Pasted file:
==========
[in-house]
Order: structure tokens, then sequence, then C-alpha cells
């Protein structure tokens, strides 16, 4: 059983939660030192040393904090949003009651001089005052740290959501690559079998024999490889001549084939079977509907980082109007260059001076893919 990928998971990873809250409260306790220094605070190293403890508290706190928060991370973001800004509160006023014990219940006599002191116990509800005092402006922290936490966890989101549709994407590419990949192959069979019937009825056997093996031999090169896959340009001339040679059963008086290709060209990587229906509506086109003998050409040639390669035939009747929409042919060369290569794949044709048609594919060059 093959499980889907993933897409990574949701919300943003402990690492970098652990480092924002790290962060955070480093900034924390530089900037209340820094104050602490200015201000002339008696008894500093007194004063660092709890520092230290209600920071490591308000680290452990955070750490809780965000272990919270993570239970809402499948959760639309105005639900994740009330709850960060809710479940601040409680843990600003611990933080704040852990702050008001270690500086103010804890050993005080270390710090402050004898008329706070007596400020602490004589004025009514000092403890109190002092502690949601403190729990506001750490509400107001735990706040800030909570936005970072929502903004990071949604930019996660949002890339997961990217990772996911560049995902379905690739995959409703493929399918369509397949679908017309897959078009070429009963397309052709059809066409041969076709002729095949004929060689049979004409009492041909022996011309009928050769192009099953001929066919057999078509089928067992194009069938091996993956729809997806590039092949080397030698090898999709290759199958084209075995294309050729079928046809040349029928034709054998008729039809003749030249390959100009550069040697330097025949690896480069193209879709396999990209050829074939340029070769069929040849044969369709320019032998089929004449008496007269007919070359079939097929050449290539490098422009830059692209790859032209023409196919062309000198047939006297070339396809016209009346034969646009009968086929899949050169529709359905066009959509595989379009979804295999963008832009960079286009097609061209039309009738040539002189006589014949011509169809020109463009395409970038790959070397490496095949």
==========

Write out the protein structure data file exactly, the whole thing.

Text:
[in-house]
Order: structure tokens, then sequence, then C-alpha cells
């Protein structure tokens, strides 16, 4: 059983939660030192040393904090949003009651001089005052740290959501690559079998024999490889001549084939079977509907980082109007260059001076893919 990928998971990873809250409260306790220094605070190293403890508290706190928060991370973001800004509160006023014990219940006599002191116990509800005092402006922290936490966890989101549709994407590419990949192959069979019937009825056997093996031999090169896959340009001339040679059963008086290709060209990587229906509506086109003998050409040639390669035939009747929409042919060369290569794949044709048609594919060059 093959499980889907993933897409990574949701919300943003402990690492970098652990480092924002790290962060955070480093900034924390530089900037209340820094104050602490200015201000002339008696008894500093007194004063660092709890520092230290209600920071490591308000680290452990955070750490809780965000272990919270993570239970809402499948959760639309105005639900994740009330709850960060809710479940601040409680843990600003611990933080704040852990702050008001270690500086103010804890050993005080270390710090402050004898008329706070007596400020602490004589004025009514000092403890109190002092502690949601403190729990506001750490509400107001735990706040800030909570936005970072929502903004990071949604930019996660949002890339997961990217990772996911560049995902379905690739995959409703493929399918369509397949679908017309897959078009070429009963397309052709059809066409041969076709002729095949004929060689049979004409009492041909022996011309009928050769192009099953001929066919057999078509089928067992194009069938091996993956729809997806590039092949080397030698090898999709290759199958084209075995294309050729079928046809040349029928034709054998008729039809003749030249390959100009550069040697330097025949690896480069193209879709396999990209050829074939340029070769069929040849044969369709320019032998089929004449008496007269007919070359079939097929050449290539490098422009830059692209790859032209023409196919062309000198047939006297070339396809016209009346034969646009009968086929899949050169529709359905066009959509595989379009979804295999963008832009960079286009097609061209039309009738040539002189006589014949011509169809020109463009395409970038790959070397490496095949």